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We produce far in excess of domestic rice requirement

The Agriculture Development Ministry has designated Ampara, Mannar, Hambantota and Polonnaruwa as rice export zones in the efforts to achieve target of exporting 200,000 mt by 2015 as pledged by President Mahinda Rajapaksa, said Agriculture Development Ministry Secretary Wijeratna Sakalasooriya in an interview with the Sunday Observer. Sakalasooriya the former Government Agent, Galle and former additional secretary to the Agriculture Development Ministry assumed duties as the secretary to the Agriculture Development Ministry recently. He said that steps have already been taken to cultivate appropriate rice varieties in those zones.

Excerpts of the interview:


Minister Mahinda Yapa
Abeywardena

Q: What is the country's annual rice requirement. Have we ever achieved it?

A: Sri Lanka is at present self-sufficient in rice due to the development of the agricultural sector. The country's annual requirement is little over 400,000 mt. Last year's harvest was well over this amount.

Q: What is the progress of "Export Rice" programme launched on the directive of President Mahinda Rajapaksa.

A: There is already a lucrative export market for rice. Rice varieties which have medicinal value such as Heenati, Suvadal, Pachchaperumal, Veda Heenati and Kuruluthuda have been selected as ideally suited for the export zones. In the first phase of the program rice will be exported to the Middle Eastern and European markets.

The government provides all assistance to the farmers and the private sector as well to boost the export drive. International awareness program on the medicinal values of Sri Lanka's traditional rice will also be launched soon.

Q: This time there is a bountiful harvest according to the provincial reports. Is that the position?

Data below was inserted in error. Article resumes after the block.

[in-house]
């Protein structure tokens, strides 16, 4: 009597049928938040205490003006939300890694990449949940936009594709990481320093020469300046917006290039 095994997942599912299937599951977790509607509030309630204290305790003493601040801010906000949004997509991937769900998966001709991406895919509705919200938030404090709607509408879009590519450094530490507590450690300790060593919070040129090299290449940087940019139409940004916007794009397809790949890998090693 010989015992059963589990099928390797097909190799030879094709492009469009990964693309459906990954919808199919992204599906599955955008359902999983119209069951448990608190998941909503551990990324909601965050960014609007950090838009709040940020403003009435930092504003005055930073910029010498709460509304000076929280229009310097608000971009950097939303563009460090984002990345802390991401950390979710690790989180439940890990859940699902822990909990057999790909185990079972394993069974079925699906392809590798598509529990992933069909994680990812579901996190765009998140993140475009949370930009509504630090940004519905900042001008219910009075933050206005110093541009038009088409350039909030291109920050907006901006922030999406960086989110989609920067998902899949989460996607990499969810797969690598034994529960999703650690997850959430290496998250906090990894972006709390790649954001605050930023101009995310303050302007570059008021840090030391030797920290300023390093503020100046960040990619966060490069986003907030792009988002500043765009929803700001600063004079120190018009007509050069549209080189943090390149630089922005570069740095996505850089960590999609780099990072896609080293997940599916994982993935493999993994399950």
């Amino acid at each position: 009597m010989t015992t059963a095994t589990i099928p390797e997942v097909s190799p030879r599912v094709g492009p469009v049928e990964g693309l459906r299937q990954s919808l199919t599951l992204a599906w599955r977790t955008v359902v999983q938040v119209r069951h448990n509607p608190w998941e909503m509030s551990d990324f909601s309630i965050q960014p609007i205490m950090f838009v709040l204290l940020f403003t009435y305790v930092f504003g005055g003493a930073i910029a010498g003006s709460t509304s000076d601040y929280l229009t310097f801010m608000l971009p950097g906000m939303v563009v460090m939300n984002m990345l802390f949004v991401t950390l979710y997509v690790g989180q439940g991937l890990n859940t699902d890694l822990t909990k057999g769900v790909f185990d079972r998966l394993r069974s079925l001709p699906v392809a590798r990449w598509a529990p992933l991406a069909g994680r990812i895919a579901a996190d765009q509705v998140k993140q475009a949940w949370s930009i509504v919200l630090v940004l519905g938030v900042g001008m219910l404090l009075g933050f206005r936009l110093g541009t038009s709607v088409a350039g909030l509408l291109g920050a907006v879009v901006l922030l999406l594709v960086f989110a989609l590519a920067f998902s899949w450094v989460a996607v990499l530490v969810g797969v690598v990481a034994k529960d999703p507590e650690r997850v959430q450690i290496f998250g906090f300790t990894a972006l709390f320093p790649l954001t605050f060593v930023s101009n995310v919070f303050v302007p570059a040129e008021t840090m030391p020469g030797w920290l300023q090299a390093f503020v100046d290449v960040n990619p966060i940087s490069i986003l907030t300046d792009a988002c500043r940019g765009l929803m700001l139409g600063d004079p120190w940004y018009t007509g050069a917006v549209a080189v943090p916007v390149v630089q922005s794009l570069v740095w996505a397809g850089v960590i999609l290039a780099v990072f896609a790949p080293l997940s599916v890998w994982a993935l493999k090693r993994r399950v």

A: The favourable climate during the 'Maha Season' was one main reason for the present harvest.

The national agricultural development programs and the assistance provided to the farmers facilitated the cultivation of abandoned paddy fields during the previous 'Yala' and 'Maha' seasons. Except for Sri Lanka no other country have supplied fertilizer on subsidised rates. Sri Lanka's annual fertilizer subsidy bill amounts to over Rs.5,000 billion.

Q: How far the Agriculture Ministry's compost fertilizer program progressed?

A: This programme and its popularization network is making satisfactory progress. Farmers are well aware of the value of compost fertilizer for rice and other crops.

The Wayamba compost fertilizer development program in Pannala conducts regular training programs aimed at motivating farmers and farmer societies to use compost fertilizer. According to scientific research compost fertilizer can be substituted only upto 25 percent for chemical fertilizer.

This is being done in Moneragala, Hambantota, Polonnaruwa and Anuradhapura districts.

Q: Since Sri Lanka spends its valuable foreign exchange to import fruits such as apples, grapes and oranges. Has not the Agriculture Ministry launched any program to improve local fruit cultivation?

A: People have no knowledge of the nutritional value of local fruits such as mangoes, guava, banana, papaya and other varieties. Imported fruits such as apples, grapes, peaches, pears and oranges are highly contaminated with chemicals. Imported fruits take a long time to reach consumers. A new project to upgrade and popularise fruit cultivation was launched recently. Three year development project which is headed by a Senior Administrative Officer who had conducted research on fruits will change the present consumption pattern of local fruits. Novel methods of fruit cultivation, short term fruit crops post harvest procedures and a scheme to popularise local fruits will be introduced under the new fruit promotion and research project.

Q: A large extent of lands have been cultivated in the North and East recently. What is the contribution for the 'Maha' harvest from these districts.

A: North and East farmers reaped bumper harvest. They have brought all cultivable lands under the plough. No doubt that a larger portion of the country's red onion and dry chillies requirement will be supplied by Northern and Eastern farmers very soon.

Q: What is the progress of the cultivation of pulses?

A: We shall stop import of green gram, cowpea, udu, tala, and peanuts by the end of this year. A crash program to cultivate pulses has been launched in Anuradhapura, Moneragala, Hambantota, Ampare, Mullaitivu and Vavuniya districts. Assistance will also be provided to the cultivators to ensure the success of the project.

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